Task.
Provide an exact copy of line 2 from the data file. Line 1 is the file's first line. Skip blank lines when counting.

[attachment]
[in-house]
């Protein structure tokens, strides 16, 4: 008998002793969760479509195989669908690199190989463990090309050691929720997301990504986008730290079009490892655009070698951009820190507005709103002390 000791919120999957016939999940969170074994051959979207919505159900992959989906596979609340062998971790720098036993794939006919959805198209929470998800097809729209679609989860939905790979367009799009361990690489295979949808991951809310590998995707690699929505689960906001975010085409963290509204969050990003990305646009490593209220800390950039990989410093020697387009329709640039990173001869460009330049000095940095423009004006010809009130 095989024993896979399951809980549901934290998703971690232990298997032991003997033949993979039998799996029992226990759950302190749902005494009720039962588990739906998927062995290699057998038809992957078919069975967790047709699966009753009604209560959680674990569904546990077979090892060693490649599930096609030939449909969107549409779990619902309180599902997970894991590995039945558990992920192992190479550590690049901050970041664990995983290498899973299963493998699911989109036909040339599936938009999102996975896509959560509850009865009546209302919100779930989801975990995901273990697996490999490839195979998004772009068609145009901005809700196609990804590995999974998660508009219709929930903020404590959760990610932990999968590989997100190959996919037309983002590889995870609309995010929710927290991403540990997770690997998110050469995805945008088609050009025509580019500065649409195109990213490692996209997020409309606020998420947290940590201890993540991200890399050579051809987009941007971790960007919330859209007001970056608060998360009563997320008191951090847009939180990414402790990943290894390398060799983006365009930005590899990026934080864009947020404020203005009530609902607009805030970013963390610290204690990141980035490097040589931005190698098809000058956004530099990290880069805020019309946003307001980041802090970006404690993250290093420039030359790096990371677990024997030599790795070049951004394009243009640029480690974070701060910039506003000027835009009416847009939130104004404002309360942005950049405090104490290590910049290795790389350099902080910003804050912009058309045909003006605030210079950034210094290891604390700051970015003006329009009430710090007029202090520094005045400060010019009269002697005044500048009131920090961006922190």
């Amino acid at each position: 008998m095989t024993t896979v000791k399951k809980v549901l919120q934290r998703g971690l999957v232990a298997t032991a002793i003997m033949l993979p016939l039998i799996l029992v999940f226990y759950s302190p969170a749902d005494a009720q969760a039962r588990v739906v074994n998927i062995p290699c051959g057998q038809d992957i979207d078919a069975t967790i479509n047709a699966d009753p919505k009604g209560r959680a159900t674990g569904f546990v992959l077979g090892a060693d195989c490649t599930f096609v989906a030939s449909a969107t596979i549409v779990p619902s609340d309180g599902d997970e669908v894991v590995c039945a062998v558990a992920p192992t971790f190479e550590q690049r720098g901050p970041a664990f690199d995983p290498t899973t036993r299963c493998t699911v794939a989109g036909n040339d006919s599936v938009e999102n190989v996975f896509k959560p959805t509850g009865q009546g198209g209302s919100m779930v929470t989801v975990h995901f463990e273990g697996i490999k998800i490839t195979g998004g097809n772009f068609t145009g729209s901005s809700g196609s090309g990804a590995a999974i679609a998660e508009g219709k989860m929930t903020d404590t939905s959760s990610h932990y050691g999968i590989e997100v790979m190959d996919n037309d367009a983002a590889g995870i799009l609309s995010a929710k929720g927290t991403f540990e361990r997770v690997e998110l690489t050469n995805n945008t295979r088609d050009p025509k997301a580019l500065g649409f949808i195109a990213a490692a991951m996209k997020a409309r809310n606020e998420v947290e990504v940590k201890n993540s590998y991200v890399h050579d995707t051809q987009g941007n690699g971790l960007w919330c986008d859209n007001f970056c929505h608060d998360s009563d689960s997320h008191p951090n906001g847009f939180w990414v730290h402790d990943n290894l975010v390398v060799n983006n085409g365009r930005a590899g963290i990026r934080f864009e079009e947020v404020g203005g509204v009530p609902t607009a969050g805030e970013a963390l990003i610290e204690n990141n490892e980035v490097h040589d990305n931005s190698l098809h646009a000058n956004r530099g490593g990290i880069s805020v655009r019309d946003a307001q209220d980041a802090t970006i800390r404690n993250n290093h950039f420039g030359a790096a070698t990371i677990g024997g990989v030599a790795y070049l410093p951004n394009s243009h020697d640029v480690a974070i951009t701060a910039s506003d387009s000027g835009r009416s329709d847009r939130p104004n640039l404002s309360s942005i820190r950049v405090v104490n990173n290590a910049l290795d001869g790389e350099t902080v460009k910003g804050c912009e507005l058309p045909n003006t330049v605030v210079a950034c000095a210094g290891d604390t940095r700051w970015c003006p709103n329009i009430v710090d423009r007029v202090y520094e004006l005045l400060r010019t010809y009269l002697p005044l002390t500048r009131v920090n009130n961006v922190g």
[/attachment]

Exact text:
């Protein structure tokens, strides 16, 4: 008998002793969760479509195989669908690199190989463990090309050691929720997301990504986008730290079009490892655009070698951009820190507005709103002390 000791919120999957016939999940969170074994051959979207919505159900992959989906596979609340062998971790720098036993794939006919959805198209929470998800097809729209679609989860939905790979367009799009361990690489295979949808991951809310590998995707690699929505689960906001975010085409963290509204969050990003990305646009490593209220800390950039990989410093020697387009329709640039990173001869460009330049000095940095423009004006010809009130 095989024993896979399951809980549901934290998703971690232990298997032991003997033949993979039998799996029992226990759950302190749902005494009720039962588990739906998927062995290699057998038809992957078919069975967790047709699966009753009604209560959680674990569904546990077979090892060693490649599930096609030939449909969107549409779990619902309180599902997970894991590995039945558990992920192992190479550590690049901050970041664990995983290498899973299963493998699911989109036909040339599936938009999102996975896509959560509850009865009546209302919100779930989801975990995901273990697996490999490839195979998004772009068609145009901005809700196609990804590995999974998660508009219709929930903020404590959760990610932990999968590989997100190959996919037309983002590889995870609309995010929710927290991403540990997770690997998110050469995805945008088609050009025509580019500065649409195109990213490692996209997020409309606020998420947290940590201890993540991200890399050579051809987009941007971790960007919330859209007001970056608060998360009563997320008191951090847009939180990414402790990943290894390398060799983006365009930005590899990026934080864009947020404020203005009530609902607009805030970013963390610290204690990141980035490097040589931005190698098809000058956004530099990290880069805020019309946003307001980041802090970006404690993250290093420039030359790096990371677990024997030599790795070049951004394009243009640029480690974070701060910039506003000027835009009416847009939130104004404002309360942005950049405090104490290590910049290795790389350099902080910003804050912009058309045909003006605030210079950034210094290891604390700051970015003006329009009430710090007029202090520094005045400060010019009269002697005044500048009131920090961006922190």